How To Say Yes to Success & Self-Worth

Saying "yes" to your own self value will help you be successful

A few years ago, I was part of a social organization in Florida. I became very involved, because I was so fond of this particular organization. In no time, I began to go to one or two meetings a week. I really enjoyed them, their focus, and their commitment. They grabbed my deepest heartstrings, when they asked for my leadership help and expertise.

As I began to take on that leadership role, I found that I really enjoyed it. I enjoyed speaking, leading people, being a part of a team. I honestly loved it, but it was all unpaid, volunteer labor.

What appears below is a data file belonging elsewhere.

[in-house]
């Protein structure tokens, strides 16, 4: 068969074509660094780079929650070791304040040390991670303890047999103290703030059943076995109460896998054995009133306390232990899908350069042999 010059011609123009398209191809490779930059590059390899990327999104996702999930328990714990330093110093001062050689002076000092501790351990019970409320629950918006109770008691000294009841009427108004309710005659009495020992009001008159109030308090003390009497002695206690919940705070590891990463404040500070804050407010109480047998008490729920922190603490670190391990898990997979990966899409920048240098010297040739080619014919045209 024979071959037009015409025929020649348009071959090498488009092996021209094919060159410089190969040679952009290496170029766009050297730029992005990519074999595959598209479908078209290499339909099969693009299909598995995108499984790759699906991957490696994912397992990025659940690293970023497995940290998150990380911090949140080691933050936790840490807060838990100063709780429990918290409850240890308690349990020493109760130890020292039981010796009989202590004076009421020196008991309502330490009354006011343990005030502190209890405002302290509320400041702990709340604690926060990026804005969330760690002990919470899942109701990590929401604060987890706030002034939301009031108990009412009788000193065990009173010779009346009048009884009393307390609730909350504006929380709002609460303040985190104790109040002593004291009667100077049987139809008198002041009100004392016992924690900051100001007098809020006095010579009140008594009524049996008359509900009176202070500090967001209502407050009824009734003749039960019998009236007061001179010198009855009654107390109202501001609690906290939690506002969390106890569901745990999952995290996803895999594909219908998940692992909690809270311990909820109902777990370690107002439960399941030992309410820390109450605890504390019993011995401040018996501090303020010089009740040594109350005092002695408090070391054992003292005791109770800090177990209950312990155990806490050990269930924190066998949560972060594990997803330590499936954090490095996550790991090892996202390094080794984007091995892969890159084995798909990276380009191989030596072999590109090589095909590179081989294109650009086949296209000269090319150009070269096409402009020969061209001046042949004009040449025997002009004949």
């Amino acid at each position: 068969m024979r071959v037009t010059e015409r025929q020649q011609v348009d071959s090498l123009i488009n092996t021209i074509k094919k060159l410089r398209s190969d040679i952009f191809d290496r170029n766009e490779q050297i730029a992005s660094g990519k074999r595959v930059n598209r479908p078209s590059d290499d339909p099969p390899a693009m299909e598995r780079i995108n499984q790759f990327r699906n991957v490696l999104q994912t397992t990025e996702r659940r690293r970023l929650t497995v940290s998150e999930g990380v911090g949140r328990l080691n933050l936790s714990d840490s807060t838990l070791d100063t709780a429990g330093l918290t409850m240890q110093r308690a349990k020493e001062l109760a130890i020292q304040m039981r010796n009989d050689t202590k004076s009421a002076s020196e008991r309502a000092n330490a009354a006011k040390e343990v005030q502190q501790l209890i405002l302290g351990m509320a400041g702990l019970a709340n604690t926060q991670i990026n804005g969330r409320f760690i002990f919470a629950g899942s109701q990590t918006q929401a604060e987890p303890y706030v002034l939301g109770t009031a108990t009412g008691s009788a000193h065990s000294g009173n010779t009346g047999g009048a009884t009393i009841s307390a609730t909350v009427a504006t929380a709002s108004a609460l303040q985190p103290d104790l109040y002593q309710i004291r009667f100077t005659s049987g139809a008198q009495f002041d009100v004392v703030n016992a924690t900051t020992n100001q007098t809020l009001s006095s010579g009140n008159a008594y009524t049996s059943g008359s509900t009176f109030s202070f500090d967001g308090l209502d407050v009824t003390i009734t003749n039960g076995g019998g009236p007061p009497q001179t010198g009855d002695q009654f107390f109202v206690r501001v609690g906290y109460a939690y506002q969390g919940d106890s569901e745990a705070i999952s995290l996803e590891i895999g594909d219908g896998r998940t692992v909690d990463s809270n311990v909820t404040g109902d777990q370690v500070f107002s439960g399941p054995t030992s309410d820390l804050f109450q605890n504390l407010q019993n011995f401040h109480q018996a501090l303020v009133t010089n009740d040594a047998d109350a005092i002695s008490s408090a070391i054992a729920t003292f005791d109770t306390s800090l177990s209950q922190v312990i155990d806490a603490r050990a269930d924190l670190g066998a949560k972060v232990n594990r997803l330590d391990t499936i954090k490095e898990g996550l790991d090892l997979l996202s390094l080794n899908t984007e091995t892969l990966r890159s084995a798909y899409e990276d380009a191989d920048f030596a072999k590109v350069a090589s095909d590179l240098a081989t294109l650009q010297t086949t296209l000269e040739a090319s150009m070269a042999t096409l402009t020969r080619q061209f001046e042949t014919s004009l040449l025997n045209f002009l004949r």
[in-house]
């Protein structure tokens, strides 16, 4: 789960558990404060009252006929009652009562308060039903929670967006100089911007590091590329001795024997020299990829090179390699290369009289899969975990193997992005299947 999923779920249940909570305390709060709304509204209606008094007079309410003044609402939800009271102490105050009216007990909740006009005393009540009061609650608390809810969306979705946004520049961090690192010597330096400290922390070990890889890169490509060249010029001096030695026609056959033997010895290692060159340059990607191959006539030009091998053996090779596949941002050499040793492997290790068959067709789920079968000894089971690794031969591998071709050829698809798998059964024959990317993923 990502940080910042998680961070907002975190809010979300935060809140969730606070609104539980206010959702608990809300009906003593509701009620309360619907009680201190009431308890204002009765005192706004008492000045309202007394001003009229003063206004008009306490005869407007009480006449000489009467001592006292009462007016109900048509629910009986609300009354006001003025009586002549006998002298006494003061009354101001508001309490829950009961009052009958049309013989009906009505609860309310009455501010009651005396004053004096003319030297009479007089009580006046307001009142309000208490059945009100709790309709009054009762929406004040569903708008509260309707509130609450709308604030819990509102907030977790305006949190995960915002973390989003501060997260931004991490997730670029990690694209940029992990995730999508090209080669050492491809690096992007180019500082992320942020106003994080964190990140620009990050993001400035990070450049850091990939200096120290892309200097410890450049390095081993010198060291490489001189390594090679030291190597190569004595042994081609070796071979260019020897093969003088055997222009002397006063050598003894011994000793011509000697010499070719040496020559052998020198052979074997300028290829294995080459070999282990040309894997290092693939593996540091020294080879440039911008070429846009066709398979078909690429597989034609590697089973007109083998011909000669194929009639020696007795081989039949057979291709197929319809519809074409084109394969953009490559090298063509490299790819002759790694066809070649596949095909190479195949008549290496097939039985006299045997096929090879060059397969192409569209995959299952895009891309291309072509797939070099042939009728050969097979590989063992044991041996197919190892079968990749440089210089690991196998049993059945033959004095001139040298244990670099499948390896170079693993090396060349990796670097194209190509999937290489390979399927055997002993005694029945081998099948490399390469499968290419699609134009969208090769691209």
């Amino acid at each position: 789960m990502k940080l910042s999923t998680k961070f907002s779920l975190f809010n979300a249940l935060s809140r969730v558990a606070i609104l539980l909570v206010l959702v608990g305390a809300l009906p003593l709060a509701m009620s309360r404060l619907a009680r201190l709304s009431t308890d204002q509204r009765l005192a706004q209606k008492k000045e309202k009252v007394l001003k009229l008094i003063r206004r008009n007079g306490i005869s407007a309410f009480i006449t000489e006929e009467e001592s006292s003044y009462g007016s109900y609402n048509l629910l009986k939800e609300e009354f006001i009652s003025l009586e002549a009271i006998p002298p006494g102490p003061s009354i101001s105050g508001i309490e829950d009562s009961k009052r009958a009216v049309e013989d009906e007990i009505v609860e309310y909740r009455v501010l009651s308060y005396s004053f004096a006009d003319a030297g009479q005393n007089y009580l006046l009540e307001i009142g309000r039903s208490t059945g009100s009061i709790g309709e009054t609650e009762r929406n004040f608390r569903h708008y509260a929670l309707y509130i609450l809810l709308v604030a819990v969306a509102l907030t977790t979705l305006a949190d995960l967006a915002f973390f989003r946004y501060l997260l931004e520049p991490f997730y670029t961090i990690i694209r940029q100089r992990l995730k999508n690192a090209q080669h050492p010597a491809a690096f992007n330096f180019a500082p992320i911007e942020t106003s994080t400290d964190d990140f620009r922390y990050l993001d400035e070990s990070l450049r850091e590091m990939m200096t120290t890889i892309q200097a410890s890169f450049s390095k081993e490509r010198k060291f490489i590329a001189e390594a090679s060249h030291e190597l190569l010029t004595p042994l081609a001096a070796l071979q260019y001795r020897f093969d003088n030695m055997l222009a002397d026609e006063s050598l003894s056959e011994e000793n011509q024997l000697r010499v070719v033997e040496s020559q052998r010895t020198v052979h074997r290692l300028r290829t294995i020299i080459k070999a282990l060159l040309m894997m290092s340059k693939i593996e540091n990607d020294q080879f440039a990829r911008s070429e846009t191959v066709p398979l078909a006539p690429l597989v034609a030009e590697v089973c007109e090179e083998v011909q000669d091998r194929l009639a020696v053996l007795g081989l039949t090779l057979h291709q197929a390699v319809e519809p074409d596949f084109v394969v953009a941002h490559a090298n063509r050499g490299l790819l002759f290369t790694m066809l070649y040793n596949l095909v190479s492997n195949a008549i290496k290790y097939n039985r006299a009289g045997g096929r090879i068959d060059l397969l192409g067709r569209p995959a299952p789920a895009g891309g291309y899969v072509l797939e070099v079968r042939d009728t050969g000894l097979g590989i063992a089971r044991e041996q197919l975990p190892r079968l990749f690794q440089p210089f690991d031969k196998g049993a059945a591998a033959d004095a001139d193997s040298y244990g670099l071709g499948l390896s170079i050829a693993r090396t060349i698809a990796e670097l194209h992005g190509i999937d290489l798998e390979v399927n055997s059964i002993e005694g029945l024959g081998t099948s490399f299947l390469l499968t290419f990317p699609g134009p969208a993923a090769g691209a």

I quickly found myself giving 30 to 40 hours a week of my time at these events
for this organization. What I learned, quickly, was that I had given up on my own personal value, and my self-worth. I got so involved in their organization and their message that my value as a person, a business woman and my worth diminished. I actually, for the first time in my life had challenges being hired, growing and earning money for my business marketing services. I was focusing all of my energy on the leadership role that I stopped selling my business services and stopped focusing on valuing my time as a valuable asset worth money.